Pain relief mayhelp after calving

Cows and calves might benefit from pain relievers after calving, and consultation with a veterinarian can guide cow-calf producers to the best options for their cattle.

Though there are no drugs registered in Canada that are specifically labelled for pain related to calving, there are several generally labelled for pain relief, said Dr. Claire Windeyer, associate professor in beef cattle health at the University of Calgary.

Those NSAIDS (non-steroidal anti-inflammatory drugs) include ketaprofen, flunixin, aspirin and oral meloxicam. Injection formulations of meloxicam are another registered product for pain control and are listed in the link to licensed pain control products found at the end of this story.

“It’s important that producers discuss the products they’re using with their veterinarian, particularly for off-label use,” Windeyer said in an email.

“Withdrawal times can vary from the label when used in other animal types, by varying routes (subcutaneous versus intravenous), by varying dose or for various conditions.”

Windeyer said there is limited knowledge about pain mitigation in cattle, though research is ongoing.

“We’re still gaining an understanding of what conditions and diseases are actually painful and to what degree, in addition to how best to treat that pain.”

Dr. Jennifer Pearson, a PhD student at the U of C who is working with Windeyer, is now studying pain mitigation for beef calves that were assisted at calving. For that study, researchers used injectable Metacam as a precaution against interfering with colostrum absorption.

Pearson said via email that findings support the idea that calving is painful.

“According to our studies, we have shown that calves that experience a difficult birth have higher trauma biomarkers, and those with higher trauma biomarkers are less vigorous after birth. Less vigorous calves were also more likely to have failed transfer of passive immunity,” said Pearson.

There have been a few studies on using NSAIDS in dairy cows after calving but none in beef cows, she added.

Now Pearson and other researchers are investigating the use of meloxicam in beef calves that are assisted at birth to see the effect on pain and inflammation, passive immunity, health and growth outcomes.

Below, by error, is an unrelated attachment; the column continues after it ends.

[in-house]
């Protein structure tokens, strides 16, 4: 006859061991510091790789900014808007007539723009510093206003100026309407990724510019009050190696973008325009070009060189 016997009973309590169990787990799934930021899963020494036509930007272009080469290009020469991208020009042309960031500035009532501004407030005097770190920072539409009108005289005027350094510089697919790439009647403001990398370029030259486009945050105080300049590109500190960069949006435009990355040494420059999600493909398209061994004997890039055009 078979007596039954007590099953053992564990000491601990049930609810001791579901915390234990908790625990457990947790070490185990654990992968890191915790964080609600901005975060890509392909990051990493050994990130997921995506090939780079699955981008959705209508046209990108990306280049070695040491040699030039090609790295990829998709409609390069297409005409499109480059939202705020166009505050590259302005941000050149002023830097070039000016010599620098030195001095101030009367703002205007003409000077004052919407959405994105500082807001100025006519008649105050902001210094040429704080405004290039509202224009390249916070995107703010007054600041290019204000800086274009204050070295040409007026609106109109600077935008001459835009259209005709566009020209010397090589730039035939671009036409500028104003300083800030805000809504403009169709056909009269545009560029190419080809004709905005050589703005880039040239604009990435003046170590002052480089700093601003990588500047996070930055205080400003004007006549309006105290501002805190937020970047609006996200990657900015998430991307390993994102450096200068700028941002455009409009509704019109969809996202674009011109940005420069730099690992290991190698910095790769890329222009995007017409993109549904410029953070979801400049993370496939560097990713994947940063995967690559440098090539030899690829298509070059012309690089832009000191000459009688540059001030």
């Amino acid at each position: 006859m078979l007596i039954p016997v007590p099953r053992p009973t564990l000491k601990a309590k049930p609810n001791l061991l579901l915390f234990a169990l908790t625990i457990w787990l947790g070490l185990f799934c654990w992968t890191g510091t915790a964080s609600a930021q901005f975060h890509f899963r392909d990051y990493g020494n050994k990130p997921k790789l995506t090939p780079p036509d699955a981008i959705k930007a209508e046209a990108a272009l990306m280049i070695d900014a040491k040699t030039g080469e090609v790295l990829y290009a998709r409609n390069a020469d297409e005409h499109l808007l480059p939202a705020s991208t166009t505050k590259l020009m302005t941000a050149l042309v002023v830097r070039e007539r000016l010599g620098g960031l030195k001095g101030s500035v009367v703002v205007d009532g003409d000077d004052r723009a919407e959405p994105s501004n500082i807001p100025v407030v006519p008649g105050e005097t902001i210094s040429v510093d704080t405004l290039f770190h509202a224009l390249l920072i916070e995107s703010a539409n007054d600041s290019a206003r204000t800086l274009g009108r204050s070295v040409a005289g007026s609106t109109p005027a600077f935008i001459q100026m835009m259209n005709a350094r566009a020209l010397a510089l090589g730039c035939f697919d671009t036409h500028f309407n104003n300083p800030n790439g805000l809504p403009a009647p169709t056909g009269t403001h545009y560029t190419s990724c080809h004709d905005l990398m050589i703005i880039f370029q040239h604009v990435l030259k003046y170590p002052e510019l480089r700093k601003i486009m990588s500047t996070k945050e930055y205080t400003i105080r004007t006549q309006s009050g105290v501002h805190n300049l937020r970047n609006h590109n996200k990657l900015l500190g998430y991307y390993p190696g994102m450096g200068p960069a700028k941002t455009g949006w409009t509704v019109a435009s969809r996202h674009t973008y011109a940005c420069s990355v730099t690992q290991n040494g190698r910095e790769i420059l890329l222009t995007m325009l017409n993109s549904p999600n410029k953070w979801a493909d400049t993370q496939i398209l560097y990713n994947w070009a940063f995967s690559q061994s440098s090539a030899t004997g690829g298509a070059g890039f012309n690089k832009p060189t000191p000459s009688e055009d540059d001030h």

A small intensive trial and a larger field trial involving more than 200 calves from 15 southern Alberta ranches have been conducted. Results are pending.

At the producer level, Windeyer said oral meloxicam is more affordable that the injectable type and may be a good option to treat pain in mature cattle. That depends on a producer’s ability to restrain the animal to administer the dose.

In a recent column in the Western Producer, Dr. Roy Lewis said he and other veterinarians are using more NSAIDS in their practices.

“There is no question in my mind when major manipulation with malpresentations and torsions that these NSAIDs will help the cow recover quicker. Also, whenever we need to use a calf puller, NSAIDs would be good for both the cow and the calf,” said Lewis.

“The cow will get eating quicker as the pains of the pull and the uterus contracting are diminished. The calf will likely suckle quicker and be more vigorous, although many producers with a hard pull milk the cow to insure the calf gets colostrum quicker.”

Lewis said most NSAIDs seem to be effective for about two days.

A list of pain control products licensed and available for use on beef cattle in Canada can be found at www.beefresearch.ca/research-topic.cfm/pain-mitigation-81#drugs.

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